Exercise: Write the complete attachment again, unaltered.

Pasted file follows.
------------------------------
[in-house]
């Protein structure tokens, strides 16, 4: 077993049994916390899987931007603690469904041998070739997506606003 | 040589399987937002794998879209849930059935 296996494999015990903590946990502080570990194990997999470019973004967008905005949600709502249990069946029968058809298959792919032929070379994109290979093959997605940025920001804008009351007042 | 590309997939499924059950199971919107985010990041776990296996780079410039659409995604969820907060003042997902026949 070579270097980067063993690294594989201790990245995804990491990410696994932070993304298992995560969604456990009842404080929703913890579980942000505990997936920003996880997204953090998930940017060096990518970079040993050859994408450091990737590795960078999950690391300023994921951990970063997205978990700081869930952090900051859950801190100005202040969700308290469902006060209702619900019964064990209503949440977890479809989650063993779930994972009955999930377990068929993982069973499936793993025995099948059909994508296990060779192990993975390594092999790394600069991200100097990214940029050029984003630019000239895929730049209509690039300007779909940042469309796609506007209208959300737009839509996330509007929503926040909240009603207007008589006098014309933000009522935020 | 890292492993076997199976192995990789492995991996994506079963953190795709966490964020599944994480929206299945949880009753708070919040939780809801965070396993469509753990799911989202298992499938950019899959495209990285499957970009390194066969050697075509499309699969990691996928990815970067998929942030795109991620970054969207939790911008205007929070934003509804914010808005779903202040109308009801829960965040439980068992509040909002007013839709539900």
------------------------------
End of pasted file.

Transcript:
[in-house]
């Protein structure tokens, strides 16, 4: 077993049994916390899987931007603690469904041998070739997506606003 | 040589399987937002794998879209849930059935 296996494999015990903590946990502080570990194990997999470019973004967008905005949600709502249990069946029968058809298959792919032929070379994109290979093959997605940025920001804008009351007042 | 590309997939499924059950199971919107985010990041776990296996780079410039659409995604969820907060003042997902026949 070579270097980067063993690294594989201790990245995804990491990410696994932070993304298992995560969604456990009842404080929703913890579980942000505990997936920003996880997204953090998930940017060096990518970079040993050859994408450091990737590795960078999950690391300023994921951990970063997205978990700081869930952090900051859950801190100005202040969700308290469902006060209702619900019964064990209503949440977890479809989650063993779930994972009955999930377990068929993982069973499936793993025995099948059909994508296990060779192990993975390594092999790394600069991200100097990214940029050029984003630019000239895929730049209509690039300007779909940042469309796609506007209208959300737009839509996330509007929503926040909240009603207007008589006098014309933000009522935020 | 890292492993076997199976192995990789492995991996994506079963953190795709966490964020599944994480929206299945949880009753708070919040939780809801965070396993469509753990799911989202298992499938950019899959495209990285499957970009390194066969050697075509499309699969990691996928990815970067998929942030795109991620970054969207939790911008205007929070934003509804914010808005779903202040109308009801829960965040439980068992509040909002007013839709539900």